Soon you will make your homeland debut ...
Playing at home is always special and I am eager for the series. I learned a lot in Australia, I even learned more in the West Indies. I am working on what I learned and I am eager to go out and put those lessons into practice against South Africa and have a good series at home.
Before the West Indies tour, you played a series 'A' there. How does the 'A' series help?
I think it helps a lot. You can play in conditions as close as possible in a series of tests. Each country is taking quality equipment when you play 'A' team tournaments. Playtime along with the races, experience and understanding gives you a lot of information, knowledge, confidence and comments to go out and play the biggest games. There is no better preparation than the 'A' series.
In teams 'A', there are many players looking to enter the team of India. Will they feed on the energy and ambitions of others?
Insurance. It's great to be in an environment where you always have to be better because there is no room to be casual or accommodating. Not only does it help players, but it also helps cricket in India. I don't think there is competition in the team. We are together, playing with each other, against an opposition.
With so many players pushing through the slot of the openers, do you feel the pressure when you go out to bat?
Not really because it's more about doing what I have under my control. I see it this way: you get a game, you go out, you try to put your team in a good position. If you are having a good day, try to win the game for your team. The rest will fix itself.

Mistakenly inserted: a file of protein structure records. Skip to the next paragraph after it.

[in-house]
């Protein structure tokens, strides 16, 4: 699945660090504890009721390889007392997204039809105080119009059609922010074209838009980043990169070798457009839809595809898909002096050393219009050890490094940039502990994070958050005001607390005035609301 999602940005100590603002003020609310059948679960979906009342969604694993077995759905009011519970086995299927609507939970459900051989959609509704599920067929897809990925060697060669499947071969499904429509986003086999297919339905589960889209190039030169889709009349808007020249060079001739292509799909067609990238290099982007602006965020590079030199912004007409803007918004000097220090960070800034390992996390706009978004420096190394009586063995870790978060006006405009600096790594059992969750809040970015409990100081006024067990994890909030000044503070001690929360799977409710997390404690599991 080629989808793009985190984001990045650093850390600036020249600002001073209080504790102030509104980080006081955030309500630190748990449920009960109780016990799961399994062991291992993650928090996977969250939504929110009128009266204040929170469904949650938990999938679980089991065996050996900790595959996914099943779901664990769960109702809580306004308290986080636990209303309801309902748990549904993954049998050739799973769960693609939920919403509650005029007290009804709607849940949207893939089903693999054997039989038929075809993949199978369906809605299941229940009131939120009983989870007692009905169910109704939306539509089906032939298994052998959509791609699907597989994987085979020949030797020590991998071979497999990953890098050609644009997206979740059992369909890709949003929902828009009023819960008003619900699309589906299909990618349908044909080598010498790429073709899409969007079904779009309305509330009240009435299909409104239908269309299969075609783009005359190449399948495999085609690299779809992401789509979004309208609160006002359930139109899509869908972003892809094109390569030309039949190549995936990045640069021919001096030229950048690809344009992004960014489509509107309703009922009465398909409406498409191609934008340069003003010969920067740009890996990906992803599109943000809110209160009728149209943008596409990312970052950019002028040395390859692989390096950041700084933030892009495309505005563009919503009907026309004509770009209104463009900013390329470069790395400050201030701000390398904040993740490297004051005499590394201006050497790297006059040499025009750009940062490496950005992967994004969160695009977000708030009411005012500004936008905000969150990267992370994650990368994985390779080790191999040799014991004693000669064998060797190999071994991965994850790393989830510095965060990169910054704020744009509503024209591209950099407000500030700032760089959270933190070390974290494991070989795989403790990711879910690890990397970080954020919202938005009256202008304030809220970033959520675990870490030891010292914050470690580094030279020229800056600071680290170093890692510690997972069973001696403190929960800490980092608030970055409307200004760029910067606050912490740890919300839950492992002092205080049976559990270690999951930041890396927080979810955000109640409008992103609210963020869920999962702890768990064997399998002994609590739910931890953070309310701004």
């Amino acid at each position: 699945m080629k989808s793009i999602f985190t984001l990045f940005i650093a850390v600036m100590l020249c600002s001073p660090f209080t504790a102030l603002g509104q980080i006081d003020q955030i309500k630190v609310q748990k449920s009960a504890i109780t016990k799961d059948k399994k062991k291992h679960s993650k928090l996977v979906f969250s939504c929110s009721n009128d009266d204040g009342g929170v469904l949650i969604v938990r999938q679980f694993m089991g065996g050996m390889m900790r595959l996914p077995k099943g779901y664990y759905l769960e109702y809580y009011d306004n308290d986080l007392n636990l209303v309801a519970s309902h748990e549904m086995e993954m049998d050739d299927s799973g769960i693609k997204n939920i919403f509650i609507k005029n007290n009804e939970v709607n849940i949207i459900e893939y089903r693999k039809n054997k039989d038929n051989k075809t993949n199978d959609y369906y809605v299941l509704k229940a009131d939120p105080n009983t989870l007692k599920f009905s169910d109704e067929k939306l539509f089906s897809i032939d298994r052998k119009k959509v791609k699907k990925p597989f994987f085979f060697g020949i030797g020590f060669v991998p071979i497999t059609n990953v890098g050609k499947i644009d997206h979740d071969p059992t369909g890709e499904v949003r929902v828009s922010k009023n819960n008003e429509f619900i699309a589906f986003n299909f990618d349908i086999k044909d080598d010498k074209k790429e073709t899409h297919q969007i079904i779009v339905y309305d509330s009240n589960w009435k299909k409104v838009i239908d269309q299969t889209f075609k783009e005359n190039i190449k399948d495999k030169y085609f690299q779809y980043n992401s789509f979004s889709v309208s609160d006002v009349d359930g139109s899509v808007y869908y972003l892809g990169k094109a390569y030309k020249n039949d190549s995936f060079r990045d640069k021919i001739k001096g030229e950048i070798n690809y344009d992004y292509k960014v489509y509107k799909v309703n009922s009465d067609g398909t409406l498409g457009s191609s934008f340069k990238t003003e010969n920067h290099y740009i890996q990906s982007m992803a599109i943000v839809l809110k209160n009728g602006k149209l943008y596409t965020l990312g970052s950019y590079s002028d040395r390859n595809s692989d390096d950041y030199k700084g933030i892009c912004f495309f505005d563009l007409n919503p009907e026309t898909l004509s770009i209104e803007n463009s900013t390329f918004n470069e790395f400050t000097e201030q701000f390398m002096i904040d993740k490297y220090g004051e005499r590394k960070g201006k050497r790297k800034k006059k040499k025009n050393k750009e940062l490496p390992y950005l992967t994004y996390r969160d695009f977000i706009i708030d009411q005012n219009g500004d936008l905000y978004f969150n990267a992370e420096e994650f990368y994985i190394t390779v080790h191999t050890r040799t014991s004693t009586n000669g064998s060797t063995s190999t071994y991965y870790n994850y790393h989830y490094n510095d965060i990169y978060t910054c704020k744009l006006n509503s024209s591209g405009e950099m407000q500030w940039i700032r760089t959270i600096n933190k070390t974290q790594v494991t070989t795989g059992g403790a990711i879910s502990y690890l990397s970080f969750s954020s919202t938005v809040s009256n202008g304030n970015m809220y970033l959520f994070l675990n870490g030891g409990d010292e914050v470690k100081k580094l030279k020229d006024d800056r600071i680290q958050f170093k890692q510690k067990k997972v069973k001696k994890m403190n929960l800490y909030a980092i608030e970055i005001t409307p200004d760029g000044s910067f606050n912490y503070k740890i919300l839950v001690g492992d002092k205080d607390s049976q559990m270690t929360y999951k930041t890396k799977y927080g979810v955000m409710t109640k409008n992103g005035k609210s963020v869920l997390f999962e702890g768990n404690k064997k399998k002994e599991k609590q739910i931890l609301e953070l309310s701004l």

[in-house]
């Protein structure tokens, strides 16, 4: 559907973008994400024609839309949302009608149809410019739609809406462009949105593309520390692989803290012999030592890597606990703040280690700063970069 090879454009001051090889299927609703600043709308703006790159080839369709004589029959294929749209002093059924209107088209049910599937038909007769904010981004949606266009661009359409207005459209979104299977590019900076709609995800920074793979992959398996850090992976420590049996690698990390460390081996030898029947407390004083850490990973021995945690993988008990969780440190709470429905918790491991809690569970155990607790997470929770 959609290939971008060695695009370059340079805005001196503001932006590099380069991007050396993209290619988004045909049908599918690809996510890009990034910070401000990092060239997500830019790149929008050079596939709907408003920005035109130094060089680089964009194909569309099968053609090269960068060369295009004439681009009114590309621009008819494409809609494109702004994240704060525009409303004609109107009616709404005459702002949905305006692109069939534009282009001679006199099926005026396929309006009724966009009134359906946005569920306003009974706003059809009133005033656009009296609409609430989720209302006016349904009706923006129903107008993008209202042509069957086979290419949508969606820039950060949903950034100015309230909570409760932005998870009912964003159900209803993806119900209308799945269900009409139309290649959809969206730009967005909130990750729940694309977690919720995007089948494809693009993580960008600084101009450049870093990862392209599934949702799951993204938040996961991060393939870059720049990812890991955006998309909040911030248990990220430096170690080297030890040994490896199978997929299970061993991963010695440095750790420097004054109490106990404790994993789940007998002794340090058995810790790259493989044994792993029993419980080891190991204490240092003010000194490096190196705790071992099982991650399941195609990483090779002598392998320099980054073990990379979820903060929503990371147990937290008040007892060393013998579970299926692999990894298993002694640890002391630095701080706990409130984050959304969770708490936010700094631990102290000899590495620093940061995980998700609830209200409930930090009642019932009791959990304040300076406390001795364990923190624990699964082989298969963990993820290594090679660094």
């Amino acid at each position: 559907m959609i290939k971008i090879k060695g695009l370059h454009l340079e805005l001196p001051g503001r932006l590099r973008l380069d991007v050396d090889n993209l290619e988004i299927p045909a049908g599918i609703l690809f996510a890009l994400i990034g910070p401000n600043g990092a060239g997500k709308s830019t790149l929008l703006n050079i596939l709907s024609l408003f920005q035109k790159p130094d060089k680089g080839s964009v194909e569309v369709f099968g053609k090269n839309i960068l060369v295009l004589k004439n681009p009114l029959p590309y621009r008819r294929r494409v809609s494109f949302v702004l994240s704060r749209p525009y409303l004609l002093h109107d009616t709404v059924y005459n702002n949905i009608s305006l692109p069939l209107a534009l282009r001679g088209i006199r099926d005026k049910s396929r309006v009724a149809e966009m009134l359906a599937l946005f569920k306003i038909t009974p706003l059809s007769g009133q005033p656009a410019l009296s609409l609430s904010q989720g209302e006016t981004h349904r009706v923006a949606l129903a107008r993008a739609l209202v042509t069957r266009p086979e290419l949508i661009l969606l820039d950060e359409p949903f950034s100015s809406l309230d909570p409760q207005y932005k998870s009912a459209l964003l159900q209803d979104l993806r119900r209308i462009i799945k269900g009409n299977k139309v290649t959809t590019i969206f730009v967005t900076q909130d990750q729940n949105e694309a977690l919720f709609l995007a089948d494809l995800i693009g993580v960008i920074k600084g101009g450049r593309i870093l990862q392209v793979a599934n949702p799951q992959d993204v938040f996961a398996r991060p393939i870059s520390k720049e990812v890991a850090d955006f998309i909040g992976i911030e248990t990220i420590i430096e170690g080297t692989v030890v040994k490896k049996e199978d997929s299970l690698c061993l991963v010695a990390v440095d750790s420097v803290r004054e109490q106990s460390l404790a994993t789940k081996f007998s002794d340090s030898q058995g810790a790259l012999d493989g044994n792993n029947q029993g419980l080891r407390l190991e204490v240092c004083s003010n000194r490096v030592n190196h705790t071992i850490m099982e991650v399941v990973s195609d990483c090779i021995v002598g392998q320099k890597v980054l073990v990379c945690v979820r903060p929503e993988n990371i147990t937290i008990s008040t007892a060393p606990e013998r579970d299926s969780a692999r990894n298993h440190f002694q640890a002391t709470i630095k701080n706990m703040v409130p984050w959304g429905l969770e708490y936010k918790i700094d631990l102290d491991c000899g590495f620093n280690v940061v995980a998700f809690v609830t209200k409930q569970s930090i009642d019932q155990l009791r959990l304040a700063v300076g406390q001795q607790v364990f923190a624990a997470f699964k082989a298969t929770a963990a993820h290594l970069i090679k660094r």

How has your work ethic changed after your international debut?
Nothing has changed. It remains the same in terms of preparation and hard work. Probably, I'm just working harder. I think you have to get fit and better. I think I understand my game better now. In addition, I am more mature in terms of how I respond to different conditions and situations. For example, if there is a green or wet wicket, I make better decisions about what strengths to follow.
What is your objective in your training process?
Hard work is my go-to thing. Whenever the chips are down, I always go back to the drawing board and look to work harder. That's what helps me get up and be where I want to be.
You have gone through the tough routine of domestic cricket. Is it still very relevant to you?
I believe in playing many games. Domestic cricket in my opinion is very important. As a player, you cannot ignore it. Whatever you do, you cannot forget that it is the base. There is a lot of routine and situation that you go through in domestic cricket, so it teaches you a lot as a person and cricketer. Personally, he has been a great teacher. When I was younger, there were times when I didn't know if I would play international cricket. It felt like I was in the middle of the sea, but domestic cricket teaches you to keep swimming. That's when you get to know if you have in you put on hard yards.